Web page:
Just how dangerous is football? And how exactly do tackles and blows to the head affect a player’s brain?
While there are no definitive answers to these questions just yet, a new brain-scan study revealed subtle differences between the brains of college students who play football (especially the ones who have experienced concussions) and those who don’t.
Published in The Journal of the American Medical Association, the research revolved mostly around the players of the Division 1 football team of the University of Tulsa.
There were actually three groups of participants. One group consisted of 25 players who have received a concussion diagnosis at least once before. Twenty-five players who have no history of concussions made up the second group. For the third group, the scientists gathered 25 healthy men of about the same age as the players but without any football experience.
Brain scans were carried out on all participants using a state-of-the-art MRI machine capable of picking up slight size or shape differences in parts of the brain.
The most notable difference recorded was in hippocampal volume. Compared to the nonplayers, the football players had less volume in their hippocampus.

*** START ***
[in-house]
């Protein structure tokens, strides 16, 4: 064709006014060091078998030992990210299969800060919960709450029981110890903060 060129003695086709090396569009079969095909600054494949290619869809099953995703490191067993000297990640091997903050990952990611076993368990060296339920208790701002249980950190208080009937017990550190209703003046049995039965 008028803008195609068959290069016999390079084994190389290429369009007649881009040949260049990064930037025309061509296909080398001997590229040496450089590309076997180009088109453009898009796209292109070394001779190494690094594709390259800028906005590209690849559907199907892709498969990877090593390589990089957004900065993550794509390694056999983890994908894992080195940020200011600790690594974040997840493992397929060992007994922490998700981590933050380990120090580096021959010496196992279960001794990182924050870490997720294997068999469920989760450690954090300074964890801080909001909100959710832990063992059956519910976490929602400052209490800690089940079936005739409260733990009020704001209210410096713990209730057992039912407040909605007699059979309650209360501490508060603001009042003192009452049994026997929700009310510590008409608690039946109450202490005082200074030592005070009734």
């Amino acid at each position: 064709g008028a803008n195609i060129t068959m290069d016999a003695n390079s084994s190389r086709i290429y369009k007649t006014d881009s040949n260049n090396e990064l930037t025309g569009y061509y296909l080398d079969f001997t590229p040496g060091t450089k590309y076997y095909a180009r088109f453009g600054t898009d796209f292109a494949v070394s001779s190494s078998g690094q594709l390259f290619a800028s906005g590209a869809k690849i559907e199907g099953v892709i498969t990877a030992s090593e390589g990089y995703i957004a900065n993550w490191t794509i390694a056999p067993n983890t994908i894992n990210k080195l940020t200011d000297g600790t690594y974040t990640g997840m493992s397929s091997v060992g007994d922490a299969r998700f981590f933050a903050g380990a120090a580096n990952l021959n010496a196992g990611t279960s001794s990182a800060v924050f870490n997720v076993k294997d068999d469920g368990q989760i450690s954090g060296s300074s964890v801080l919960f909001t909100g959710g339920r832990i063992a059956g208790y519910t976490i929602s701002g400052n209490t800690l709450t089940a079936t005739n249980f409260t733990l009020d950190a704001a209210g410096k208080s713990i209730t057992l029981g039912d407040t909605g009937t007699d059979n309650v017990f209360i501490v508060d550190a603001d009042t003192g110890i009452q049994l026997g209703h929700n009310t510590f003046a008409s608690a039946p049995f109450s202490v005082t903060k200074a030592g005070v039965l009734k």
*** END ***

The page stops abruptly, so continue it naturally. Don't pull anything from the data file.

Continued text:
The size difference was more pronounced among players who had previously suffered from a concussion, with their hippocampal volume 25 percent smaller than those of the nonplayers.
Among players who have not once had a concussion diagnosis, hippocampal volume was 16 percent smaller.
Playing time, or years on the football field, seems to factor in as well. Based on the scans, those who have played longer tend to have smaller hippocampal volume. They also posted slower reaction times in the cognitive and coordination tests.
While the study doesn’t establish that playing football shrinks one’s hippocampal volume, it encourages further research into how the brain changes over time for football players and will ultimately help uncover the specific risks of roughing it out on the field.
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